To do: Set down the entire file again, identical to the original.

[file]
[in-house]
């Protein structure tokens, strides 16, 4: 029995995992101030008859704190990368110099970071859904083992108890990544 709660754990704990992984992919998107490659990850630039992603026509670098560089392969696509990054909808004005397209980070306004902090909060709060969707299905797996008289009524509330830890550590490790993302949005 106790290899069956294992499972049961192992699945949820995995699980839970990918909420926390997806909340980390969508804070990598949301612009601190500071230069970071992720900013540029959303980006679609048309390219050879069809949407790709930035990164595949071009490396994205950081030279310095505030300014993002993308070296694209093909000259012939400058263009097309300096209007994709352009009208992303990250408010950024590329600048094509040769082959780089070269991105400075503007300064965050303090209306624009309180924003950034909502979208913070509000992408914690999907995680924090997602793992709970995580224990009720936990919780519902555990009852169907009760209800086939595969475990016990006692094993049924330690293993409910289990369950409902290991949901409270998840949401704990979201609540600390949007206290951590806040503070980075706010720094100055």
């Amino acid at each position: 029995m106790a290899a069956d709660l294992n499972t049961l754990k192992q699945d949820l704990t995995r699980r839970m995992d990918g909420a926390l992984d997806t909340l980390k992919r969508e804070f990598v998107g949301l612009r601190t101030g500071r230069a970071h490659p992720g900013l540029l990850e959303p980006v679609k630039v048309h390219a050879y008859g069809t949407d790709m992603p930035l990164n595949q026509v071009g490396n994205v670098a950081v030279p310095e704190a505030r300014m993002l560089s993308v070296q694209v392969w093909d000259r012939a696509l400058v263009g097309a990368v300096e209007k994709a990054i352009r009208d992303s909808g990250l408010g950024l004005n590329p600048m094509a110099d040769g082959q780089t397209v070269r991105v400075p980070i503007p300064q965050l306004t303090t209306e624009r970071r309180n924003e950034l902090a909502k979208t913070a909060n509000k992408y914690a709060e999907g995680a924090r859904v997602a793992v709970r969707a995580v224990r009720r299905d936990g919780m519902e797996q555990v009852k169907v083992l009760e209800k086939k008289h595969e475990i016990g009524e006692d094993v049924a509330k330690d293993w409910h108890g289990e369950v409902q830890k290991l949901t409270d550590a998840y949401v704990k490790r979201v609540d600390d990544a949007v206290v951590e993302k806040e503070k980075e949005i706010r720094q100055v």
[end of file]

[in-house]
């Protein structure tokens, strides 16, 4: 029995995992101030008859704190990368110099970071859904083992108890990544 709660754990704990992984992919998107490659990850630039992603026509670098560089392969696509990054909808004005397209980070306004902090909060709060969707299905797996008289009524509330830890550590490790993302949005 106790290899069956294992499972049961192992699945949820995995699980839970990918909420926390997806909340980390969508804070990598949301612009601190500071230069970071992720900013540029959303980006679609048309390219050879069809949407790709930035990164595949071009490396994205950081030279310095505030300014993002993308070296694209093909000259012939400058263009097309300096209007994709352009009208992303990250408010950024590329600048094509040769082959780089070269991105400075503007300064965050303090209306624009309180924003950034909502979208913070509000992408914690999907995680924090997602793992709970995580224990009720936990919780519902555990009852169907009760209800086939595969475990016990006692094993049924330690293993409910289990369950409902290991949901409270998840949401704990979201609540600390949007206290951590806040503070980075706010720094100055």
């Amino acid at each position: 029995m106790a290899a069956d709660l294992n499972t049961l754990k192992q699945d949820l704990t995995r699980r839970m995992d990918g909420a926390l992984d997806t909340l980390k992919r969508e804070f990598v998107g949301l612009r601190t101030g500071r230069a970071h490659p992720g900013l540029l990850e959303p980006v679609k630039v048309h390219a050879y008859g069809t949407d790709m992603p930035l990164n595949q026509v071009g490396n994205v670098a950081v030279p310095e704190a505030r300014m993002l560089s993308v070296q694209v392969w093909d000259r012939a696509l400058v263009g097309a990368v300096e209007k994709a990054i352009r009208d992303s909808g990250l408010g950024l004005n590329p600048m094509a110099d040769g082959q780089t397209v070269r991105v400075p980070i503007p300064q965050l306004t303090t209306e624009r970071r309180n924003e950034l902090a909502k979208t913070a909060n509000k992408y914690a709060e999907g995680a924090r859904v997602a793992v709970r969707a995580v224990r009720r299905d936990g919780m519902e797996q555990v009852k169907v083992l009760e209800k086939k008289h595969e475990i016990g009524e006692d094993v049924a509330k330690d293993w409910h108890g289990e369950v409902q830890k290991l949901t409270d550590a998840y949401v704990k490790r979201v609540d600390d990544a949007v206290v951590e993302k806040e503070k980075e949005i706010r720094q100055v």